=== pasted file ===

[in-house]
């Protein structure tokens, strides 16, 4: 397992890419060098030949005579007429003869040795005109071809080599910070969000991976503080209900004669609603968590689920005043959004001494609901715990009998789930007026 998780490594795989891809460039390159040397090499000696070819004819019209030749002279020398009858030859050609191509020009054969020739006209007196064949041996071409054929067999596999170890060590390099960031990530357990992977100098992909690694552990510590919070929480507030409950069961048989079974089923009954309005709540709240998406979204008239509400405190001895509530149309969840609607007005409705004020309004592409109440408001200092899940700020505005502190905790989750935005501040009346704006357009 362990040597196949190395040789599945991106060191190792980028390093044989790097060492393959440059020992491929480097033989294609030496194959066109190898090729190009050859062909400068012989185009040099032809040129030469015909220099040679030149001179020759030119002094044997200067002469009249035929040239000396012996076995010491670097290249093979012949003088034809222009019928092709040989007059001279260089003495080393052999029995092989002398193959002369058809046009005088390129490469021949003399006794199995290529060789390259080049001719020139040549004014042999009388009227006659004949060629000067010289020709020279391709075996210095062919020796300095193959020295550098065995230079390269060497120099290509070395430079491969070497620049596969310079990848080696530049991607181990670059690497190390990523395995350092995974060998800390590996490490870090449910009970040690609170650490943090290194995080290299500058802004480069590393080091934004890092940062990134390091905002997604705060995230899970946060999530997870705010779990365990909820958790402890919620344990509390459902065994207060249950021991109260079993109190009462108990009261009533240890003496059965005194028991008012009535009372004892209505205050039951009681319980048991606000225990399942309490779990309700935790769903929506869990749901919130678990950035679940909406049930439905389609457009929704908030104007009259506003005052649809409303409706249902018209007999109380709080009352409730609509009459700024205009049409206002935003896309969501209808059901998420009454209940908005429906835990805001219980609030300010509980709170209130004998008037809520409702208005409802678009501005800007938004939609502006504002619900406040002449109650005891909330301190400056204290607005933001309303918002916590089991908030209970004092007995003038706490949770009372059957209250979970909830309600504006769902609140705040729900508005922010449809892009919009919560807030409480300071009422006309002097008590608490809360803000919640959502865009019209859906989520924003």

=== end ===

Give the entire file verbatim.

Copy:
[in-house]
């Protein structure tokens, strides 16, 4: 397992890419060098030949005579007429003869040795005109071809080599910070969000991976503080209900004669609603968590689920005043959004001494609901715990009998789930007026 998780490594795989891809460039390159040397090499000696070819004819019209030749002279020398009858030859050609191509020009054969020739006209007196064949041996071409054929067999596999170890060590390099960031990530357990992977100098992909690694552990510590919070929480507030409950069961048989079974089923009954309005709540709240998406979204008239509400405190001895509530149309969840609607007005409705004020309004592409109440408001200092899940700020505005502190905790989750935005501040009346704006357009 362990040597196949190395040789599945991106060191190792980028390093044989790097060492393959440059020992491929480097033989294609030496194959066109190898090729190009050859062909400068012989185009040099032809040129030469015909220099040679030149001179020759030119002094044997200067002469009249035929040239000396012996076995010491670097290249093979012949003088034809222009019928092709040989007059001279260089003495080393052999029995092989002398193959002369058809046009005088390129490469021949003399006794199995290529060789390259080049001719020139040549004014042999009388009227006659004949060629000067010289020709020279391709075996210095062919020796300095193959020295550098065995230079390269060497120099290509070395430079491969070497620049596969310079990848080696530049991607181990670059690497190390990523395995350092995974060998800390590996490490870090449910009970040690609170650490943090290194995080290299500058802004480069590393080091934004890092940062990134390091905002997604705060995230899970946060999530997870705010779990365990909820958790402890919620344990509390459902065994207060249950021991109260079993109190009462108990009261009533240890003496059965005194028991008012009535009372004892209505205050039951009681319980048991606000225990399942309490779990309700935790769903929506869990749901919130678990950035679940909406049930439905389609457009929704908030104007009259506003005052649809409303409706249902018209007999109380709080009352409730609509009459700024205009049409206002935003896309969501209808059901998420009454209940908005429906835990805001219980609030300010509980709170209130004998008037809520409702208005409802678009501005800007938004939609502006504002619900406040002449109650005891909330301190400056204290607005933001309303918002916590089991908030209970004092007995003038706490949770009372059957209250979970909830309600504006769902609140705040729900508005922010449809892009919009919560807030409480300071009422006309002097008590608490809360803000919640959502865009019209859906989520924003």